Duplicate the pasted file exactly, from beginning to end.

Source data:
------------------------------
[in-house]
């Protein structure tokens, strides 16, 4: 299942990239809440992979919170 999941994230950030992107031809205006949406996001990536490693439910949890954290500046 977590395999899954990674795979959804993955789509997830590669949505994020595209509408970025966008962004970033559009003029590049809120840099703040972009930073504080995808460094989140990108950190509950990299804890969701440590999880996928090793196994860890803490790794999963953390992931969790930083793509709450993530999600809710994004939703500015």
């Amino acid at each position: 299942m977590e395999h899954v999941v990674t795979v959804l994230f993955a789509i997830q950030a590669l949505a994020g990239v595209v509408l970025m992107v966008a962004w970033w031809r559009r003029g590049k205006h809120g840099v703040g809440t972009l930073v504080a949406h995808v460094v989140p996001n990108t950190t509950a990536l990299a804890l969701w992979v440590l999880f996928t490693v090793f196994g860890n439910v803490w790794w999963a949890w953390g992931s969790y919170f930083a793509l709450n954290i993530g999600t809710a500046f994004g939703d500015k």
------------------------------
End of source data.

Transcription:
[in-house]
């Protein structure tokens, strides 16, 4: 299942990239809440992979919170 999941994230950030992107031809205006949406996001990536490693439910949890954290500046 977590395999899954990674795979959804993955789509997830590669949505994020595209509408970025966008962004970033559009003029590049809120840099703040972009930073504080995808460094989140990108950190509950990299804890969701440590999880996928090793196994860890803490790794999963953390992931969790930083793509709450993530999600809710994004939703500015």
């Amino acid at each position: 299942m977590e395999h899954v999941v990674t795979v959804l994230f993955a789509i997830q950030a590669l949505a994020g990239v595209v509408l970025m992107v966008a962004w970033w031809r559009r003029g590049k205006h809120g840099v703040g809440t972009l930073v504080a949406h995808v460094v989140p996001n990108t950190t509950a990536l990299a804890l969701w992979v440590l999880f996928t490693v090793f196994g860890n439910v803490w790794w999963a949890w953390g992931s969790y919170f930083a793509l709450n954290i993530g999600t809710a500046f994004g939703d500015k």